Baloney! Most people using the GPL use it because they understand it very well indeed. Most of us want our code passed on to the next user so they can change it, rather than have a company steal it and pretend it was their creation. We don't want fame (BSD), we just want the users of our code to have access to it, to be able to study it, and to be able change it as they see fit.

  • Re:And this folks... (Score:1, Interesting)

    by Anonymous Coward on Thursday July 22, 2010 @07:11PM (#32998210)

    What FUD? The Thesis theme author copied and pasted code directly from default WordPress themes, made some changes and additions, sold it, and is technically in violation of the GPL.

    This is a fairly easy case.

    Some parts of his theme he doesn't need to release under the GPL (as stated in multiple places), but large chunks of the underlying code have to be.

    I hope the FSF and EFF get with the Wordpress folks and sue the Thesis vendor for GPL violations, get some cash out of it, and force him to release it under the GPL.

  • by Anonymous Brave Guy (457657) on Thursday July 22, 2010 @08:28PM (#32998776)

    Take it or leave it, the choice is yours.

    Apparently not, or we wouldn't be having this discussion.

    If this sort of idiocy stands up, then all the people who warned about the viral nature of the GPL and all the corporate legal departments who banned any use of GPL'd software were right all along.

    That said, having actually read the arguments made in the various links in TFS, pretty much all of the claims that themes are derived works and therefore must fall under the GPL appear to be legally and/or technically baseless, just wishful thinking from some pro-GPL people who would like everyone else to be forced to follow the GPL as well.

  • Re:And this folks... (Score:3, Interesting)

    by butlerm (3112) on Friday July 23, 2010 @02:55AM (#33000518)

    On the other hand, you can hardly argue that your module would be of much use to anyone without a Linux kernel to run it in, and you must have referenced the kernel source, or documentation derived from it, during the implementation, since the APIs don't exist anywhere else.

    A derivative work must be _substantially similar_ to a pre-existing work to be considered derivative. Interface compatibility, no matter how obscure the interface, no matter how much access, no matter how much documentation, does not in and of itself make your work substantially similar to another work.

    If you were making a clone of an existing module, or an entire application, source code access and substantial internal similarity would be prima facie evidence that you have created a derivative work. Interface compatibility without substantial internal similarity isn't even _relevant_.

    17 USC 102(b) seems relevant here: "In no case does copyright protection for an original work of authorship extend to any idea, procedure, process, system, method of operation, concept, principle, or discovery, regardless of the form in which it is described, explained, illustrated, or embodied in such work."

  • Re:And this folks... (Score:2, Interesting)

    by Compaqt (1758360) on Friday July 23, 2010 @03:36AM (#33000650) Homepage

    Matt M. claims that large portions of the Thesis theme includes cut-and-pastes of PHP code from WordPress GPL code.

    I don't know exactly how much that is, but it's probably more than none whatsoever.

    (Take it for what it's worth.)

  • Re:And this folks... (Score:1, Interesting)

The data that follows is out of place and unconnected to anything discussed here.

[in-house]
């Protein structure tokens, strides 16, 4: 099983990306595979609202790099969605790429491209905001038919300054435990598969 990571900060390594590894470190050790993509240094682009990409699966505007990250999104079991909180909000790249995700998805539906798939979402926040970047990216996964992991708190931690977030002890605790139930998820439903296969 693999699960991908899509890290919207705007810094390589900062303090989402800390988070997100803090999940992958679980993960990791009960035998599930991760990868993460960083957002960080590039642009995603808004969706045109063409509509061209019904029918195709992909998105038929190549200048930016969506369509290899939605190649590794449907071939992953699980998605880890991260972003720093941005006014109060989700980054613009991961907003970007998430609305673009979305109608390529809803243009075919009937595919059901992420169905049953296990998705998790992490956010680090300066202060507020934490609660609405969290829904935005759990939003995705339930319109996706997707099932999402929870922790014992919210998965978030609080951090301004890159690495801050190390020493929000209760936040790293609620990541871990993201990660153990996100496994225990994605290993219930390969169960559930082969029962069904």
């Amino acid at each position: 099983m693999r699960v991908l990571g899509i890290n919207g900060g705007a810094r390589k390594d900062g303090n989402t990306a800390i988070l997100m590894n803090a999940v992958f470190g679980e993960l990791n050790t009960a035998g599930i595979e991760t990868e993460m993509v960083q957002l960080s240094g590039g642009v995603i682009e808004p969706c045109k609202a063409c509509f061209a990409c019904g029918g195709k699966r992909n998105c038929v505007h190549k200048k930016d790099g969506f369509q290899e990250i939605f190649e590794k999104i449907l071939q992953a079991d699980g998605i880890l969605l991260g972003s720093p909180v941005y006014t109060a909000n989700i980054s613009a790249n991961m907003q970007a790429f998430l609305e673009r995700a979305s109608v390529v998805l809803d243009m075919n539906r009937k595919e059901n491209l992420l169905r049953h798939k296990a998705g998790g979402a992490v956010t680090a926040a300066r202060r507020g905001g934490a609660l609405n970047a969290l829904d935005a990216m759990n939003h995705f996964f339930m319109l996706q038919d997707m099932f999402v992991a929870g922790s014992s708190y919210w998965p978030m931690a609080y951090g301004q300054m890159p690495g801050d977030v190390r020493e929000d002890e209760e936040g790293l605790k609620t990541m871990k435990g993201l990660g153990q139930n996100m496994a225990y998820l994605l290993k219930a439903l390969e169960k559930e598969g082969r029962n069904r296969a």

by Anonymous Coward on Friday July 23, 2010 @03:38AM (#33000660)

    No, you're not. Linking with a GPL binary creates a derivative work. However, the module you link is not a derivative work, only the final completed work. In the case of a module delivered seperately, it is the user, not the publisher, who creates the derivative work and only he has liability under the GPL.

    This whole "plugins are derivative works" lie needs putting to bed once and for all. They are not. The final system including plugins is a derivative work but its one created by an end-user. If GPL people want to push this they'll need to go all RIAA on the asses of end-users.

    Really we need less rabidity here. People have been publishing closed-source plugins for closed-source products for decades without there ever being a claim that the plugin is a "derivative work" of the original product - indeed, sections of European copyright law explicitly permit this by permitting reverse-engineering for the purposes of interoperability without there being a copyright violation. But suddenly this is different if the product is GPL? Please. GPL people need to calm down and stop being such dicks.

    But of course let's face it this is less about rabid GPL purists and more about companies who rely on the GPL to maintain a monopoly on paid aftermarket addons. If a useful addon must be GPL, the original company can just roll it into their own code. But the original company can sell addons themselves, without putting them into the original code. This is the GPL used as a tool to create a monopoly, and its worse than Microsoft's behavior in many ways. Digium are the prototype for this kind of business model.

  • Re:And this folks... (Score:1, Interesting)

    by Anonymous Coward on Friday July 23, 2010 @04:22AM (#33000880)

    I find your anti-GPL bias repugnant, but ignoring that.. holy cow, this is the first informative, reasoned, and insightful post of this entire story. Yes! It's about re-distribution! If he does not re-distribute WordPress, there can be no copyright violation! ... This would make sense if not for the wholesale cut&paste copyright infringement aspect of this particular case (d'oh!).

    A problem with selling proprietary plugins though is that your customers are at the whim of the original program not to change their API. If that happens they are locked to the old version. Not good to base your business model on a 3rd party sole supplier which you have no control over, you'll just be thrashed around at the end of the whip. Actually if you business model involves selling upgrade packs, maybe it's not so dumb after all- forces to customer to keep coming back for more over and over.